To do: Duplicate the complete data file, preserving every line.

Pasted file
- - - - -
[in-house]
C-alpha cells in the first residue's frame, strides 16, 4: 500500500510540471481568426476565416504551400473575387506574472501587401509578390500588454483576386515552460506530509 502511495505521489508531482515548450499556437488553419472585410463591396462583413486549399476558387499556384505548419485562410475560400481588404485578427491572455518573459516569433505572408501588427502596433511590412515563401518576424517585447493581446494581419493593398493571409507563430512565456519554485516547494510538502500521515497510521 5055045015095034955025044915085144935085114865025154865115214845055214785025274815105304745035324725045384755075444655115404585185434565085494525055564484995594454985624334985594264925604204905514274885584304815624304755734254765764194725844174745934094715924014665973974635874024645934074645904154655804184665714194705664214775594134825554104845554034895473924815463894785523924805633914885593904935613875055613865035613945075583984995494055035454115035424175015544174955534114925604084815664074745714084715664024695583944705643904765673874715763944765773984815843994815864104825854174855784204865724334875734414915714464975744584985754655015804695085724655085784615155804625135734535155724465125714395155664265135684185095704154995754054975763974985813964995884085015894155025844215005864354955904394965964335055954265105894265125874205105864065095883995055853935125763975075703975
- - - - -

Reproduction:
[in-house]
C-alpha cells in the first residue's frame, strides 16, 4: 500500500510540471481568426476565416504551400473575387506574472501587401509578390500588454483576386515552460506530509 502511495505521489508531482515548450499556437488553419472585410463591396462583413486549399476558387499556384505548419485562410475560400481588404485578427491572455518573459516569433505572408501588427502596433511590412515563401518576424517585447493581446494581419493593398493571409507563430512565456519554485516547494510538502500521515497510521 5055045015095034955025044915085144935085114865025154865115214845055214785025274815105304745035324725045384755075444655115404585185434565085494525055564484995594454985624334985594264925604204905514274885584304815624304755734254765764194725844174745934094715924014665973974635874024645934074645904154655804184665714194705664214775594134825554104845554034895473924815463894785523924805633914885593904935613875055613865035613945075583984995494055035454115035424175015544174955534114925604084815664074745714084715664024695583944705643904765673874715763944765773984815843994815864104825854174855784204865724334875734414915714464975744584985754655015804695085724655085784615155804625135734535155724465125714395155664265135684185095704154995754054975763974985813964995884085015894155025844215005864354955904394965964335055954265105894265125874205105864065095883995055853935125763975075703975